The CYRILLA Collaborative is a global initiative that seeks to map and analyze the evolution and impacts of legal frameworks in digital environments by aggregating, organizing, and visualizing distributed legal data through open research methodologies, data models, taxonomies, and databases. The Collaborative’s keystone initiative,, is an open online database that facilitates and accelerates the sharing and comparison of legal information on digital rights. At its core, CYRILLA organizes and provides access to legislation and case law that affects human rights in digital environments; enabling researchers, activists, lawyers, and civil society representatives to assess legal trends and their impacts in digitally networked spaces. 

The CYRILLA Collaborative is comprised of the Association for Progressive Communications (APC), Center for Intellectual Property and Information Technology at Strathmore Law School (CIPIT), Columbia University’s Global Freedom of Expression Initiative, Derechos Digitales, HURIDOCS, and SMEX.


The CYRILLA Collaborative is interested in proposals that examine how legal frameworks have evolved to protect, regulate, and repress digital rights. Projects can take the form of research, advocacy, or the development of new data–driven technical outputs that utilize existing data on one of our three databases:, ICT Policy Africa, or RedLatam i.e visualizations for journalistic reporting or an advocacy campaign. We are especially interested in projects that tackle the disproportionate impacts of policies affecting digital rights on at-risk communities. Potential projects ideas include, but are not limited to: 

  • Examining how the courts have applied recent or outdated legislation to impact digital rights (i.e freedom of expression, privacy etc.)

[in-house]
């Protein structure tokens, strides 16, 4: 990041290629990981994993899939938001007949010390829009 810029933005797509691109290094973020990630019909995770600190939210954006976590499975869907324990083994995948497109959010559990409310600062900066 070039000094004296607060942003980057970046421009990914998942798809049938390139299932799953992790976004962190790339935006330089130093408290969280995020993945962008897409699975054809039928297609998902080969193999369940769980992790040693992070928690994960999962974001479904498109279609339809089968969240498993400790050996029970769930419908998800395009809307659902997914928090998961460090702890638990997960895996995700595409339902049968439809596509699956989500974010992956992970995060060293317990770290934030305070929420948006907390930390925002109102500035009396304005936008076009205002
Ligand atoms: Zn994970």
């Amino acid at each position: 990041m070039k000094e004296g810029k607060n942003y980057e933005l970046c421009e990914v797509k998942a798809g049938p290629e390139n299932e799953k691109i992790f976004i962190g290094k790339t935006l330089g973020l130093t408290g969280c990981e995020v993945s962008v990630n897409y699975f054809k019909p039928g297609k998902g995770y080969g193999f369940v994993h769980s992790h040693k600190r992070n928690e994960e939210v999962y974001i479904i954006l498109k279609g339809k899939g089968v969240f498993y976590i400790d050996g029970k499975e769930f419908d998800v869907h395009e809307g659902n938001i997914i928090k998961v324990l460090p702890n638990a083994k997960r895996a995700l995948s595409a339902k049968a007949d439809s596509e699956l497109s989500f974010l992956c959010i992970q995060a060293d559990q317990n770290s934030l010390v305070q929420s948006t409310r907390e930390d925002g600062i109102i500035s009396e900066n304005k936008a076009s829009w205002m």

• Delineating opaque legislative or judicial processes related to digital rights 
  • Analyzing how legislation has impacted the introduction of digital identity programs, or how the introduction of digital identity programs has led to new legislation
  • Studying the digital rights implications of competition laws or other laws that have facilitated market concentration in the tech or telecommunications sector
  • Comparing digital rights case law across regional or national jurisdictions

Given the current COVID-19 pandemic, we understand that projects which document the nature and impact of domestic coronavirus-related regulations on digital rights are topical and necessary. While we encourage you to apply if you have a strong idea around a Coronavirus-related topic, a project will not be viewed more favorably solely because it is linked to COVID-19. 

Application Instructions

Please submit a 3-4 page proposal and a line item budget via email by May 28, 2020. Proposals must be sent to grant[at], nerissa[at], and collaborative[at] with the subject line “CYRILLA Research Proposal.” 

The proposal should include:  

Background: Describe the problem that your project seeks to address, explaining why the issue is relevant right now. Briefly detail any previous research or advocacy efforts that have addressed this topic. 

Organizational Description: Outline your organization’s mission and list any relevant projects that you have worked on in the past two years. Organizations should also provide short biographies of the staff members who would be working on the project. If you are applying as an individual, please write a short biography and attach a CV. 

Outcome & Project Narrative: State the project’s desired outcome and explain how the project will accomplish that goal. Please mention any challenges or risks that you anticipate this project might face. 

Project Timeline: Produce a detailed timeline, with dates, listing the project’s expected outputs and when they are expected to be completed.

SMEX will serve as the initial point of contact for shortlisted candidates. Once candidates have been selected, they may communicate directly with one of the other CYRILLA partners, depending on where the project is located. 

Selection Criteria 

The six organizations that comprise CYRILLA Collaborative will convene to evaluate proposals. Strong proposals will: 

  • Clearly articulate the relevance of the project
  • List clear outcomes within the three-month timeframe
  • Directly interact with legislation and case law concerning digital rights
  • Demonstrate how the project will help build growing interest in digital rights law 

The CYRILLA Collaborative will attempt to maintain regional balance (i.e one project from the Middle East and North Africa, one from Latin America etc.) in awarding the grants. Projects that make use of the CYRILLA research methodology or databases will be viewed favorably.